From Amazon: “Lydia is dead. But they don’t know this yet. So begins this exquisite novel about a Chinese American family living in 1970s small-town Ohio. Lydia is the favorite child of Marilyn and James Lee, and her parents are determined that she will fulfill the dreams they were unable to pursue. But when Lydia’s body is found in the local lake, the delicate balancing act that has been keeping the Lee family together is destroyed, tumbling them into chaos. A profoundly moving story of family, secrets, and longing, Everything I Never Told You is both a gripping page-turner and a sensitive family portrait, uncovering the ways in which mothers and daughters, fathers and sons, and husbands and wives struggle, all their lives, to understand one another.”

Pick up a copy of the book and start reading–we will begin posting discussion questions on Monday, August 23. You might have a small-business bookseller you like to support, or you might want to try your local library system. But if you need the book shipped, below are some links to larger online providers.

We look forward to reading with you!

All the best,
The Alumni Relations Team

Amazon

Barnes & Noble

Target

Looking ahead to future selections in order to get on library waitlists? Here is the next book we plan to read (keep in mind that changes are possible):

The Code Breaker, by Walter Isaacson

Come out to the ballgame with UMW Alumni

Fredericksburg-area alumni are invited to join us at the FredNats ballpark for Mary Washington Alumni Night!

We’ll be cheering on our FredNats as they battle the Carolina Mudcats. Wear your Mary Wash gear and come join us!

Register here for a free game ticket. Then meet us at the stadium on gameday to pick up your ticket starting at 6:15pm; look for the blue UMW Alumni tent near the main gate. The ballpark has food and beverage concessions available; Thursday also is “Thirsty Thursday” with $2 beer specials.

Thursday, August 26
7:00-10:00pm (EDT)

FredNats Ballpark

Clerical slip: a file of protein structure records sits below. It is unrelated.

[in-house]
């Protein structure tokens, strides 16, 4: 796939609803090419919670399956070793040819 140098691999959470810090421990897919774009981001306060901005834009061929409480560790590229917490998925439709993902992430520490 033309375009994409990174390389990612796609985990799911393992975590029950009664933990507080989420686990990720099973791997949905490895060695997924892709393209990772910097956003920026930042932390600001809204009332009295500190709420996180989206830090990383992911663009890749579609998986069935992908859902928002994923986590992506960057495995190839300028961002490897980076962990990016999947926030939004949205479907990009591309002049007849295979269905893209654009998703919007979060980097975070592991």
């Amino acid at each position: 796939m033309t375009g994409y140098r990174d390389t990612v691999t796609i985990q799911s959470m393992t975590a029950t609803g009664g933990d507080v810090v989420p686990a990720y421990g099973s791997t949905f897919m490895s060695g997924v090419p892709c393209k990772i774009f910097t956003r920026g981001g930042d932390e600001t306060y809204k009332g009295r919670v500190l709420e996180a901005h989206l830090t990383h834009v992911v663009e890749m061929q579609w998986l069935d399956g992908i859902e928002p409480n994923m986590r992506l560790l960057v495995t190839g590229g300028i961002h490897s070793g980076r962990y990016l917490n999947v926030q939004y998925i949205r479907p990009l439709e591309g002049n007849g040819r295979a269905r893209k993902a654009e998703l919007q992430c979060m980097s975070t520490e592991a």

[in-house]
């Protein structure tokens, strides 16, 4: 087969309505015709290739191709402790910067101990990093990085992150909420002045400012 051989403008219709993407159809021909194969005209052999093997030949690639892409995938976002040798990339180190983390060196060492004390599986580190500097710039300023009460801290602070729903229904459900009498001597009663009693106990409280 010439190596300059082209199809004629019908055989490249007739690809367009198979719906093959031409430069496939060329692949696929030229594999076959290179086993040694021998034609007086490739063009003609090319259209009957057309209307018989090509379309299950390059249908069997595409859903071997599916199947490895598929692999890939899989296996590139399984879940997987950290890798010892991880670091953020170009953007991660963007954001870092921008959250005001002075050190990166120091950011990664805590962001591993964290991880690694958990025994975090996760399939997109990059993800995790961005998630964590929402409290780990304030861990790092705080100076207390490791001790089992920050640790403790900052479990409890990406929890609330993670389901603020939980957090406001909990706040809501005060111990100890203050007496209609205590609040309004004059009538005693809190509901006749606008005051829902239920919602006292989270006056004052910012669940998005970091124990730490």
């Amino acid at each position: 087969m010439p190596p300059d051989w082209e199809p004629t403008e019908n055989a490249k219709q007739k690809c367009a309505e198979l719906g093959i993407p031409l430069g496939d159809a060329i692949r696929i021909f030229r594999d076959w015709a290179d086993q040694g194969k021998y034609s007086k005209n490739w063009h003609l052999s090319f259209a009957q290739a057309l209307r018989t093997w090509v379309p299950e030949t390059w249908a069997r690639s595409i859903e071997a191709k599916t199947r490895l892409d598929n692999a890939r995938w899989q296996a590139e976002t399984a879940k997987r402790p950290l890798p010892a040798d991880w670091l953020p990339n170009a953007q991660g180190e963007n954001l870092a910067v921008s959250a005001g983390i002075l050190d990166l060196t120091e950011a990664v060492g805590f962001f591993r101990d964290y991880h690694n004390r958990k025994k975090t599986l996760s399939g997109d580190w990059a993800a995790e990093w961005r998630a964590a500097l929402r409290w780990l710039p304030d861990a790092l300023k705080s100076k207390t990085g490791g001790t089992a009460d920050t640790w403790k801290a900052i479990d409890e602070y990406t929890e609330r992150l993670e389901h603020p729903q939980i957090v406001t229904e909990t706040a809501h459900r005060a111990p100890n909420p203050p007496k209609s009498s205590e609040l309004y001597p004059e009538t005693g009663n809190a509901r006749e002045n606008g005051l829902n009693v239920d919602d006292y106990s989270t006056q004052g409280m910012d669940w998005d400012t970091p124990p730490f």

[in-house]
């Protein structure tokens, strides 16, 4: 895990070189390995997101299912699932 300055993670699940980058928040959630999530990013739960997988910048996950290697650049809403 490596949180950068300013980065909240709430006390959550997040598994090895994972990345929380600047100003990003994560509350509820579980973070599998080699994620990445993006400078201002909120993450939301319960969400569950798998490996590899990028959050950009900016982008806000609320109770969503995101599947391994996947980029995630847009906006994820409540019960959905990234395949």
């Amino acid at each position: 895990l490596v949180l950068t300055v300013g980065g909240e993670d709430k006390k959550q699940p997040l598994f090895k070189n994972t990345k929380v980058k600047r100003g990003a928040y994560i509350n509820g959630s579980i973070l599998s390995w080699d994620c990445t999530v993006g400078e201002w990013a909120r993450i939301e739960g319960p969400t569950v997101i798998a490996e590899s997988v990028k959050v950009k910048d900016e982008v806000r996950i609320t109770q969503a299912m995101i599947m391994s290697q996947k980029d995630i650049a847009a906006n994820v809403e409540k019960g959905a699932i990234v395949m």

42 Jackie Robinson Way
Fredericksburg, Virginia 22401

Please note: Masks are required for unvaccinated attendees, though masks are welcome and encouraged for any guests who feel more comfortable wearing them. The outdoor nature of this event will enable social distancing for those who prefer it.

Pre-registration is required for this event, as tickets are limited. Parking is $5 per vehicle, and the park is cashless.

We look forward to seeing you at the ballpark!

 

REGISTER

UMW Earns Spot in Top-Selling ‘Fiske Guide to Colleges 2022’

For the 14th consecutive year, the Fiske Guide to Colleges has named the University of Mary Washington among the country’s best for delivering outstanding academics and reasonable prices.

UMW makes Fiske Guide to Colleges 2022Among top-selling publications that compare colleges, the prestigious Fiske Guide is often considered the gold standard resource. The 2022 edition, the 38th annual issue, features more than 300 of the “best and most interesting” public and private four-year colleges and universities in the nation as well as Canada, Great Britain and Ireland. Listings are based on questionnaires completed by administrators and a cross-section of students.

Along with strong academics, championship athletics and successful graduates, this year’s edition mentions Mary Washington’s beautiful campus, rich history and unique traditions like Eagle Gathering, Devil Goat Day and Junior Ring Week. The publication points to incoming students’ pledge to uphold the honor code, along with other shared experiences like a first-year seminar, common read and living-learning communities.

“Tradition is at the heart of UMW and is one of the many things that instills a sense of community here,” the publication quotes a student as saying. Read more.

Science Symposium Showcases Research That’s Making a Difference

Junior Karissa Highlander is one of 25 Mary Washington students participating in UMW’s Summer Science Symposium tomorrow. The event showcases months of student research aimed at finding solutions to real-world problems.

Junior Karissa Highlander is one of 25 Mary Washington students participating in UMW’s Summer Science Symposium tomorrow. The event showcases months of student research aimed at finding solutions to real-world problems.

University of Mary Washington junior Karissa Highlander has spent the summer researching an infectious illness. But not the one scientists have been focused on for the past 18 months.

Instead, Highlander, a biomedical sciences major, has been working on new treatments for tuberculosis. Though rare in the United States, antibiotic resistant strains of the deadly disease are prevalent in developing countries. “This research could provide protection to individuals living in areas with high rates of infection.”